- If a student misses class due to pregnancy and the professor gave out class points or extra credit, the professor must provide similar opportunities to the pregnant student.
- Pregnant students must be provided with any special services that are also provided to students with temporary disabilities (such as at-home tutoring).
- If a student becomes pregnant and chooses to stay in school, the school cannot use the student’s pregnancy as a reason to terminate or reduce that student’s athletic, merit, or need-based scholarships.
- A pregnant student cannot be kicked out of campus housing while she is pregnant. She is allowed to remain in her current housing situation for the duration of her pregnancy (after which she may be asked to move to family-friendly housing).
Unfortunately, Title IX has very little specific guidelines for parenting students. Primarily, it protects parenting students from discrimination in educational access. Such items may include:
- Parenting students cannot be denied ability to apply for an educational program, financial aid, or scholarships that they would otherwise be eligible.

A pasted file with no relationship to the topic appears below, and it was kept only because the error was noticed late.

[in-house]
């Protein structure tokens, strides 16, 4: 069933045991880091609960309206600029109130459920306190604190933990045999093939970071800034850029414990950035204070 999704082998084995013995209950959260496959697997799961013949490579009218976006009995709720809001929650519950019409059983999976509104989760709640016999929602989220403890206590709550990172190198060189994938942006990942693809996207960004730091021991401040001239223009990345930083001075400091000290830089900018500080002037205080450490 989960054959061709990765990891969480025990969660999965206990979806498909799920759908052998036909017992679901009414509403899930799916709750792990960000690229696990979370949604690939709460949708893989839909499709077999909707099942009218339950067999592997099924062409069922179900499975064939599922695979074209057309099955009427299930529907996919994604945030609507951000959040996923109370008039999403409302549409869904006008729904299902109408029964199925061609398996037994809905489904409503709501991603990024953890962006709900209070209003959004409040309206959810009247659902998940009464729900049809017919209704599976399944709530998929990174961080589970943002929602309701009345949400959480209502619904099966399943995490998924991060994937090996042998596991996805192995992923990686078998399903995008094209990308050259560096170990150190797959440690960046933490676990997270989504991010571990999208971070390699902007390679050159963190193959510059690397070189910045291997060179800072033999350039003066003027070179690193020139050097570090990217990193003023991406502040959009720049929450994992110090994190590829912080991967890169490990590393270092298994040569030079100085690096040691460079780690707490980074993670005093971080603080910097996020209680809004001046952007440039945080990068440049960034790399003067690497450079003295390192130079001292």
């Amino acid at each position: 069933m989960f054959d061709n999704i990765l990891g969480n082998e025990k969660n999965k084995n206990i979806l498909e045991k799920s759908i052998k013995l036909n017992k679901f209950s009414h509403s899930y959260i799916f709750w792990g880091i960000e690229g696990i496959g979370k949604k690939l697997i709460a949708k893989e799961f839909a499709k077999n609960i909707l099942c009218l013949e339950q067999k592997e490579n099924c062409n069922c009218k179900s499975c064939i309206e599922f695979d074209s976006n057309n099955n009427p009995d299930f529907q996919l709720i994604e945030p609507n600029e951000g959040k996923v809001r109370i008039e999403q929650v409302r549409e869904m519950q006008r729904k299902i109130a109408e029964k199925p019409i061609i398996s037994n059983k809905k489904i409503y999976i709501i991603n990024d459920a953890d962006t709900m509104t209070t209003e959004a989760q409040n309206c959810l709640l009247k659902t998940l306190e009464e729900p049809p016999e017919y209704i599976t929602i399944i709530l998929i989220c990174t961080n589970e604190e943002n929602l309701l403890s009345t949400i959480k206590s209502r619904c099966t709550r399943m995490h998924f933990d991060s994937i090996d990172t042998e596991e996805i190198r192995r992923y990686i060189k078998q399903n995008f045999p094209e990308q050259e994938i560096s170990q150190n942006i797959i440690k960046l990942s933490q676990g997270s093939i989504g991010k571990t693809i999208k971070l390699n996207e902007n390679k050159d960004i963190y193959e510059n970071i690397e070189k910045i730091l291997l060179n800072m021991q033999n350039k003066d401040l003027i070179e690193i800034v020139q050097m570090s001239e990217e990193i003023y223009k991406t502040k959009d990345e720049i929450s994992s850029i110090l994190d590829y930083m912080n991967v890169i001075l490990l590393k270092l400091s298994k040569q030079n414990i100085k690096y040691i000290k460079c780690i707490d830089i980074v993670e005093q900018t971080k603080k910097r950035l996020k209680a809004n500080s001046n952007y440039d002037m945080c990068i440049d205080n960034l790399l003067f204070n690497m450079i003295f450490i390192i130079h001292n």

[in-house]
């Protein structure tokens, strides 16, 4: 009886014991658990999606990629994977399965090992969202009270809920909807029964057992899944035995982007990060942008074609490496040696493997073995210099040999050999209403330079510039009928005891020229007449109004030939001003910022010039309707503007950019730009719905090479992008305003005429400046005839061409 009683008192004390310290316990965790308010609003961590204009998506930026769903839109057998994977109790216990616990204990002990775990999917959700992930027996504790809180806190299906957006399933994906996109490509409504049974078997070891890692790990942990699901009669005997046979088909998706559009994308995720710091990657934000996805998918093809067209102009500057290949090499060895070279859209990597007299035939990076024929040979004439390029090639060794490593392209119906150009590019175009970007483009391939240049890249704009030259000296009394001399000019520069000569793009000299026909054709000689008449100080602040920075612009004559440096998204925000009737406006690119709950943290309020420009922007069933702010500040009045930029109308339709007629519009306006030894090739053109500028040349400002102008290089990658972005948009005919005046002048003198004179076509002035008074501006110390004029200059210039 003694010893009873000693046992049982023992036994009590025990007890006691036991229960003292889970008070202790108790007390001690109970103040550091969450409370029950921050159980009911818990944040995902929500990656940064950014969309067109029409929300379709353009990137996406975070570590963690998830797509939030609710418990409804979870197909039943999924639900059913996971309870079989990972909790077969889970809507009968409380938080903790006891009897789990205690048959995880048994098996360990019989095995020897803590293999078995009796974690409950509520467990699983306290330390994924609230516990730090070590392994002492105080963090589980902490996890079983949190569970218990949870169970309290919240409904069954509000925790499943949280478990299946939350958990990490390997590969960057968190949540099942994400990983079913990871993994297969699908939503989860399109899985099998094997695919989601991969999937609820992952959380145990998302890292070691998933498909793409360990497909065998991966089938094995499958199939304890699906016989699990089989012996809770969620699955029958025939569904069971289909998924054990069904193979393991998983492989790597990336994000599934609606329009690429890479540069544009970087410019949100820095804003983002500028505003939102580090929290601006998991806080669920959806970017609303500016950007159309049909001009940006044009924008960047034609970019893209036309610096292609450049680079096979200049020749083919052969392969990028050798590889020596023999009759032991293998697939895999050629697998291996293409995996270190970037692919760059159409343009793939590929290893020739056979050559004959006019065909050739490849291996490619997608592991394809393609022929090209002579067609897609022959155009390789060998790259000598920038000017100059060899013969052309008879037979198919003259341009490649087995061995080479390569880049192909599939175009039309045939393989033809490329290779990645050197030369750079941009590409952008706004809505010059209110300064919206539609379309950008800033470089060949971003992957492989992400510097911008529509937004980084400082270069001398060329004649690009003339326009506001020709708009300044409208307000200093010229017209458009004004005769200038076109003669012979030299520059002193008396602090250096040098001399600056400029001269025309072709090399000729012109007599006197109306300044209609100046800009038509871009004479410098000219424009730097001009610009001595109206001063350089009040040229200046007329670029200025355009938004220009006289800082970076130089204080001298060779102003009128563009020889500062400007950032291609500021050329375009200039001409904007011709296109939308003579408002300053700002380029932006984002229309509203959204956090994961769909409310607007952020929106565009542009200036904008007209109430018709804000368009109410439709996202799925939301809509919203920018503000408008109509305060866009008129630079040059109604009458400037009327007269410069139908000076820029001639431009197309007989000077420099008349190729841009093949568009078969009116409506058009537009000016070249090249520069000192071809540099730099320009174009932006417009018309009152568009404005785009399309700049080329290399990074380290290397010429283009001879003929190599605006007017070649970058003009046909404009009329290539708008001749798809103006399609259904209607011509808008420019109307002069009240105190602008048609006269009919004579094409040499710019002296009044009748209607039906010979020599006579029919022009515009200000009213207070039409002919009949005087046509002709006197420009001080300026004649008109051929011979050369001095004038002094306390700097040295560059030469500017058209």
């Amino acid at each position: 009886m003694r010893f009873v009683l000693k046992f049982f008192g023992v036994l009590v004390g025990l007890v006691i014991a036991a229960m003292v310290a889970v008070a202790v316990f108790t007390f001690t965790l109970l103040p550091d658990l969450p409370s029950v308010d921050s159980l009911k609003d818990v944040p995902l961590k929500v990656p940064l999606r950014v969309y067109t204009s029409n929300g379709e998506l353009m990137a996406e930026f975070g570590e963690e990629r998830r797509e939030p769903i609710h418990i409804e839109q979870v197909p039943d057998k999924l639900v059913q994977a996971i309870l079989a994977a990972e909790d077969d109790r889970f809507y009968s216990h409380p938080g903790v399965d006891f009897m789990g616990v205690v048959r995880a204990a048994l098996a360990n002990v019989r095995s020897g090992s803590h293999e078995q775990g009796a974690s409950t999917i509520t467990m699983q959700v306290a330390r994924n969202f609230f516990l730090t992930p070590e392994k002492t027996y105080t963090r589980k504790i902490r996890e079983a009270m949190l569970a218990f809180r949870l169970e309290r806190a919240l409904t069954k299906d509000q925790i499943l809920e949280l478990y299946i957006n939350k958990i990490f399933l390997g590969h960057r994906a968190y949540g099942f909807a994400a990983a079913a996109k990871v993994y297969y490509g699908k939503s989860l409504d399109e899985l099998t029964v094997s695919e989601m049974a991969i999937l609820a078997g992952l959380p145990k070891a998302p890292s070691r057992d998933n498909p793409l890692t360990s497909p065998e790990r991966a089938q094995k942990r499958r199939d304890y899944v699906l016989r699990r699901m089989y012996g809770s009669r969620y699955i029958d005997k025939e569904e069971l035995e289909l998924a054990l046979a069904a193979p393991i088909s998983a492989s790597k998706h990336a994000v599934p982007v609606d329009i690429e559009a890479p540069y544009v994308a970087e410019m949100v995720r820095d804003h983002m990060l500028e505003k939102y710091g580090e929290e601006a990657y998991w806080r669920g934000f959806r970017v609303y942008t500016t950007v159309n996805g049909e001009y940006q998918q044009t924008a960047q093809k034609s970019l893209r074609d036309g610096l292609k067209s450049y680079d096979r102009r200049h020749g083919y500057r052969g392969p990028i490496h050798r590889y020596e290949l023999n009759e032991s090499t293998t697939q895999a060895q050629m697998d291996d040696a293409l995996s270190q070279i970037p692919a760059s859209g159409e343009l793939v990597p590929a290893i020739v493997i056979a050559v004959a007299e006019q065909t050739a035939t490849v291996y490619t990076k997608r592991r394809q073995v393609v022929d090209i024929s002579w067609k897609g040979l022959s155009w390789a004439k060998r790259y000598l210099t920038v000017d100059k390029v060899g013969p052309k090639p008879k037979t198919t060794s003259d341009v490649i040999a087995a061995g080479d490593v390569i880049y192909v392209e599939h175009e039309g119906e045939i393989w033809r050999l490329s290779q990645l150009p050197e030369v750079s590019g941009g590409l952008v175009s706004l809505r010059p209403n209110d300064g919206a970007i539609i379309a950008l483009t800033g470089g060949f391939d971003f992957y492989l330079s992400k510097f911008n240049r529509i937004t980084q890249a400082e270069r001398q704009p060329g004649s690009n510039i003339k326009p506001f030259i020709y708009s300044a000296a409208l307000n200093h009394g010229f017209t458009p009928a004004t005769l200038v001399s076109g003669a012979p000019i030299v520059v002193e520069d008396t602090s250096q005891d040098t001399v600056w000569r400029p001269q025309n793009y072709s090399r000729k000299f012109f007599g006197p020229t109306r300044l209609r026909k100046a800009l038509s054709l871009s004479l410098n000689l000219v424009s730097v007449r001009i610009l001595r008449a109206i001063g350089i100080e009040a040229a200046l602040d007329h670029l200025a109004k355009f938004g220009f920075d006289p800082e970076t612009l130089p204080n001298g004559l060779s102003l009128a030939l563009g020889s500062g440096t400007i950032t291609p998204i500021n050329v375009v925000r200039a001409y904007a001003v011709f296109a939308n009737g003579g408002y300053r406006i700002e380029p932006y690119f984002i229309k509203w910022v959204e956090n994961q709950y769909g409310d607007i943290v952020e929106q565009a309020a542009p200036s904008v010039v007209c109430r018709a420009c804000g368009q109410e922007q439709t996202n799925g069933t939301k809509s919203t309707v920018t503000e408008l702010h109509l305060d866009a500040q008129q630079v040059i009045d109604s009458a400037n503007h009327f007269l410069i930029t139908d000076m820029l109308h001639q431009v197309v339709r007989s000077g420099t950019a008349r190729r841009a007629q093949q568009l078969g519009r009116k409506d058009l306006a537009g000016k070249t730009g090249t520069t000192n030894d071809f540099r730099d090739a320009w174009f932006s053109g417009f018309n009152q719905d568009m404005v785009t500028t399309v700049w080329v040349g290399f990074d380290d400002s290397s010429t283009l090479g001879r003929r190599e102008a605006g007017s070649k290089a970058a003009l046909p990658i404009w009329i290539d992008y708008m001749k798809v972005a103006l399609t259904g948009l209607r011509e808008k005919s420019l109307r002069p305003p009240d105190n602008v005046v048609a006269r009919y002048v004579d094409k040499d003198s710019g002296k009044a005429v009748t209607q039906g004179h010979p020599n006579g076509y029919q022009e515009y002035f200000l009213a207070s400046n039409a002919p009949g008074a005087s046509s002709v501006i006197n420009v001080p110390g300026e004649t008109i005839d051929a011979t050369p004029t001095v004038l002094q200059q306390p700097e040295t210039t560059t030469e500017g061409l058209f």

- Instructors cannot penalize a student because of his or her parenting status.
- Special programs (e.g. study abroad, sports teams, clubs) cannot deny a parenting student for reason of his or her parenting status.
Improvements can certainly be made to ensure better treatment and reasonable accommodations for parenting students. If you have a concern regarding conflicts with your parenting responsibilities and your classroom participation, talk to your professors, academic advisor, or other school admin/staff about these concerns.
Yes! High school pregnant and parenting students are protected by Title IX. Here are some items that you should know if your school abides by Title IX (e.g. public schools):
- Teachers, administrators, and counselors cannot discourage your academic participation and advancement.
- Examples: They can’t tell you that you need to drop out of school. They can’t tell you that you can’t go to college or that you will never succeed. They can’t discourage you from looking at college programs or applying.